A loud outburst of noise told them that they were sharing their shelter with a flock of wherries. It was very smelly.
Byrt looked down at his boots now covered in wherry dung. “Oh shit!”
“You say truly my friend. Oh well, it’ll wash off.”
They waited out the storm standing as close to fresh air as they could without getting soaked, and watching hail stones bouncing on the rocks outside.
When the storm eventually passed they ventured back out into the open. The runoff of rain and melting hail was forming runnels down the valley floor. N’key went and stood in one to wash his boots. Byrt joined him and, while one force of nature removed the evidence of another, looked around properly for the first time. There were some more caves on their side a bit further up the slope including one somewhat larger than their erstwhile shelter. He pointed to it for N’key’s benefit.
“Yes, I’ve just spotted it too. Do you think this is it?”
“Could be. There’s only one way to find out.”
Byrt stepped up out the water and, followed by N’key, squelched his way to the large cave.
After the bright post-storm light, they had to pause to let their eyes get used to the dimness within.
“This has got to be as big as our hatching cavern,” whispered N’key, his voice only just audible over the noise of falling water.
They looked around. There were the side caverns just as described in the journal. There at the back left was the stairs and, to their right, was a flat wall with water running down it and dropping into a pool.
“Let’s explore.”
“We’d better get the glows out then.”
They started along the left-hand side where a natural channel carried away the water. There was only one side cave here and they got into it stepping across the flow. The cave was empty, but there were streaks of soot patching the uneven ceiling.
“Someone’s been keeping themselves warm anyway.”
“They don’t mention that in the journal.”
“Not important enough?”
“Probably; but there may have been other groups who stayed south.”
“True, but it would be a bit of a coincidence if, given how big south is, they both chose to stay in the same caves?”
“Oh, I’m sure we’re in the right place, it’s exactly as described, but someone may have beaten us to the hoard. Let’s get on.”
The bottom of the stairs had a twist in them, leaving a gap on their left out of which the water flowed. Byrt walked past the stairs to look at the masonry wall beyond. The centre section, about an yard wide, had been built recessed about an hand’s depth back. The water was flowing down this central section issuing from a slot at the top of the wall and landing in a semi-circular basin cut into the rock floor. The pool looked very deep. Byrt found a flake of stone and dropped it in. It took quite a while to reach the bottom. Byrt stood there thinking.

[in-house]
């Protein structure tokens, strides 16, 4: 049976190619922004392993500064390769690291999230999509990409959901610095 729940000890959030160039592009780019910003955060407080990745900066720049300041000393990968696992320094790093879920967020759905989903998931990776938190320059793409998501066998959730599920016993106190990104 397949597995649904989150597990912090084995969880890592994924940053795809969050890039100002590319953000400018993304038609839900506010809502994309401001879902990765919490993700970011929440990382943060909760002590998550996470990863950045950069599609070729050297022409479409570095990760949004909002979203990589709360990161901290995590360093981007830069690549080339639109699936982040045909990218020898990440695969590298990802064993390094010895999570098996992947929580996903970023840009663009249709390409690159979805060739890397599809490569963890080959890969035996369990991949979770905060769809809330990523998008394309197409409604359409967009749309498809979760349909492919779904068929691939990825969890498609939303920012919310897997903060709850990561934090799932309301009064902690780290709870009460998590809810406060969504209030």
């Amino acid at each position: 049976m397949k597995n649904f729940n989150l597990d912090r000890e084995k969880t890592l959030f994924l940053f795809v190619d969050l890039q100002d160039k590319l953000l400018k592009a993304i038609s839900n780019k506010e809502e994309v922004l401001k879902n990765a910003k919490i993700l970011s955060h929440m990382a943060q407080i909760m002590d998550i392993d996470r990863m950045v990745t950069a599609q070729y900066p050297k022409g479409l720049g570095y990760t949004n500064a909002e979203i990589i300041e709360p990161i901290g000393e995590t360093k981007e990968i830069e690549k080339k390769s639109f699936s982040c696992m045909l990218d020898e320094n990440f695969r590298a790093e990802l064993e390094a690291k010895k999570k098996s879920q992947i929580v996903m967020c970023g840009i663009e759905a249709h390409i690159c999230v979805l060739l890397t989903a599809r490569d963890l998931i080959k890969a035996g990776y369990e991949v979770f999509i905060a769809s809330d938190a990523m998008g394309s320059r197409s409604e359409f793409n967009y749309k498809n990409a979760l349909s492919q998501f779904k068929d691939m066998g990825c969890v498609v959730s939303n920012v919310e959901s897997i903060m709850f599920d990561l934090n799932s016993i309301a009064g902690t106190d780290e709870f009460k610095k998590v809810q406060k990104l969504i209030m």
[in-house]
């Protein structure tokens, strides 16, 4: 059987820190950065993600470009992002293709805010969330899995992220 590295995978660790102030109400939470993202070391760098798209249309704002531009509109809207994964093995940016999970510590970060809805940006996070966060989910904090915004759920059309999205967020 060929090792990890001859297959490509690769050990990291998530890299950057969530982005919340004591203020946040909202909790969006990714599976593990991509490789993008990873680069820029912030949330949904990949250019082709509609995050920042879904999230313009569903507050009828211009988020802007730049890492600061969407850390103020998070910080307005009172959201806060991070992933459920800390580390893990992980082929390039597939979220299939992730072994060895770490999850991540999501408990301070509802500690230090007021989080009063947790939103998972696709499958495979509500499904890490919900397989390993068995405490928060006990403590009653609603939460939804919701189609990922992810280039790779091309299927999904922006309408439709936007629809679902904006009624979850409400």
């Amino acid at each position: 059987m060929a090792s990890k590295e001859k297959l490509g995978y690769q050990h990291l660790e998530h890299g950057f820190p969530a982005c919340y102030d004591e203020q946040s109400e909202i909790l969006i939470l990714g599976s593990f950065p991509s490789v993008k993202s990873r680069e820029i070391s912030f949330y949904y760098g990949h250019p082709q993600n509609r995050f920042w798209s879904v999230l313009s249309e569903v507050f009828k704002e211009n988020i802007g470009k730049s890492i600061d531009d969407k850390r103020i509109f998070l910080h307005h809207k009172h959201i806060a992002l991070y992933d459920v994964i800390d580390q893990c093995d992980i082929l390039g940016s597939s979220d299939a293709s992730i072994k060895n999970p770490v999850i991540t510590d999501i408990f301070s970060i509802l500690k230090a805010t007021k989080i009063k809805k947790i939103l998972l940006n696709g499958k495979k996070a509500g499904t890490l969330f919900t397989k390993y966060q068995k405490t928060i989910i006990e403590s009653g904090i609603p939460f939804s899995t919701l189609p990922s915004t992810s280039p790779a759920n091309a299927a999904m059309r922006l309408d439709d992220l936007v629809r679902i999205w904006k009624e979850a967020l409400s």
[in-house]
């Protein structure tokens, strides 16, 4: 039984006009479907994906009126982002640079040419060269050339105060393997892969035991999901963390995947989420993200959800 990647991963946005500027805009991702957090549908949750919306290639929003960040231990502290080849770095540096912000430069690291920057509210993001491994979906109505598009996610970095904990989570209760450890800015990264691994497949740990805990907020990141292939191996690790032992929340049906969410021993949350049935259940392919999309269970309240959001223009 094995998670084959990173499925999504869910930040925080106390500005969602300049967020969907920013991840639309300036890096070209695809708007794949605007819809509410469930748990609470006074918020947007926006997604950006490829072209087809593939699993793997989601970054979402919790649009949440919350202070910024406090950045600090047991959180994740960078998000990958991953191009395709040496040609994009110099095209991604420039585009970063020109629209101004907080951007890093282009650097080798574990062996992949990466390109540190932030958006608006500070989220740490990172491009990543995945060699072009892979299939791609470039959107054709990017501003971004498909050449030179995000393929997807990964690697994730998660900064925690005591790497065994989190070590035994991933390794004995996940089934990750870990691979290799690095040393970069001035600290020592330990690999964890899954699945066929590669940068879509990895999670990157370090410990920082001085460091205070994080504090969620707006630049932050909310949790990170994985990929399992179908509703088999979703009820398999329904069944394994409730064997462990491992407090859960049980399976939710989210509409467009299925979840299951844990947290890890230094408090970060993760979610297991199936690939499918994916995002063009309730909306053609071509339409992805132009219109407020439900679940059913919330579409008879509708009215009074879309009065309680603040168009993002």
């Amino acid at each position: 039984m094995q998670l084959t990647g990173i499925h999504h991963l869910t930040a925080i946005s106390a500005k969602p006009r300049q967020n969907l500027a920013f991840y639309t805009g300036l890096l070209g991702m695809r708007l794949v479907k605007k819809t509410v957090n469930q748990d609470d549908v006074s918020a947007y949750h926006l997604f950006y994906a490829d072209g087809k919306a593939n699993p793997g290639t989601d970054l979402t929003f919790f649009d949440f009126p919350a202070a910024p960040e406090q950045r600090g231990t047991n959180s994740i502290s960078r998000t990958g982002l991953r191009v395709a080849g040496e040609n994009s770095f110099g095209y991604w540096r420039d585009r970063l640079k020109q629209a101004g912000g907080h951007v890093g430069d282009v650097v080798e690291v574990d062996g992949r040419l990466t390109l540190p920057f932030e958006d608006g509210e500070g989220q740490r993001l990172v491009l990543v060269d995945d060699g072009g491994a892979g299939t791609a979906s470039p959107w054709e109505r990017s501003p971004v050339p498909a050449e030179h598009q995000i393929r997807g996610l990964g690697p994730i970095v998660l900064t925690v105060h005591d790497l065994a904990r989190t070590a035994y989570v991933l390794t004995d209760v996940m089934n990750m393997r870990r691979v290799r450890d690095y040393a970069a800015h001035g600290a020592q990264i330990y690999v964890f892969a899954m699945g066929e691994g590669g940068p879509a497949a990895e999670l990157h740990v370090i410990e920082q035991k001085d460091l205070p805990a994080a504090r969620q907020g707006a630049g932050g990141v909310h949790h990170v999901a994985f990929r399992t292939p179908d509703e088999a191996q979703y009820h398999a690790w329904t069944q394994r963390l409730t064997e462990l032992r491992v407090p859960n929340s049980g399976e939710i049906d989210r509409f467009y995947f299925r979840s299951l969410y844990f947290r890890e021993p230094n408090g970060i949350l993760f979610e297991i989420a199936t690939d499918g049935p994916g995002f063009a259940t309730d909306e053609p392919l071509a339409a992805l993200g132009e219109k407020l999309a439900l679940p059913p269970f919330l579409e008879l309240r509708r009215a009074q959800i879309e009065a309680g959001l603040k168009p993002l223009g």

Meanwhile N’key had climbed the steps and had disappeared into the upper cave. He reappeared and called down to Byrt, disturbing his train of thought. Byrt stirred and looked up. N’key beckoned urgently.
The Master Smith walked up the stairs and found the Rider had gone back to his discovery. The top of the steps spread into a square of landing, extending into the cave, from which one stepped down onto the cave floor. The left hand third of the cave was dry. The rest was an underground lake which flowed smoothly out under the right-hand side of the landing to become the waterfall. Here and there stalactites dangled from the roof and stalagmites grew up out of the lake. Sometimes a pair had fused together. The nearer ones were lit by their glows, but the light didn’t reach the furthest ones. All were reflected in the almost mirror like surface of the water, only disturbed by the occasional drop of water linking as it landed. The exposed layers of different rocks in the walls made patterns and swirls.
“It’s almost like tapestries,” N’key whispered.
“It’s ... special,” Byrt whispered back. “I could stand here all day, but we’d better get on.”
They retraced their steps a little way and examined the stairs. The risers were set back about a finger depth from the front edges of the treads, and the leading edge of the treads had a groove across the width of its top surface. The top tread on ly was also grooved on the underside as well. They tried griping it and pulling but it wouldn’t budge.
“What else can we expect? It hasn’t been moved for centuries.”
“That’s why I asked for a mason.”
“Shall we go and get him?”
“No; not yet. I want to finish exploring properly first before we bring the twins and others in.”
They descended the steps and N’key looked at the fall.
“We’ve got to get through there?”
“Yep. We’ll need to build a platform to work off. That’s pools too deep for paddling. We’ll have to fetch some planks and beams.” Byrt looked round “Where’s Siluth? I’d expect him to be poking at least his nose into this cavern.”
“He decided he as hungry and made use of some of the other occupants of our recent shelter. He’s eaten four and is now sleeping them off.”
Leaving the water they moved towards the unexplored side, heading for the next cave. This one, they found, had been used as a quarry for the wall. They could see where blocks had been cut out and one or two, surplus to the requirements of the amateur masons, were still standing around. There was nothing else of note in that cavern so they moved to the last. To do this they had to go round a large rocky buttress.
As they approached it N’key nearly tripped. “What the ... there’s something here.”
They turned their glows that way and by their light they disclosed a skeleton.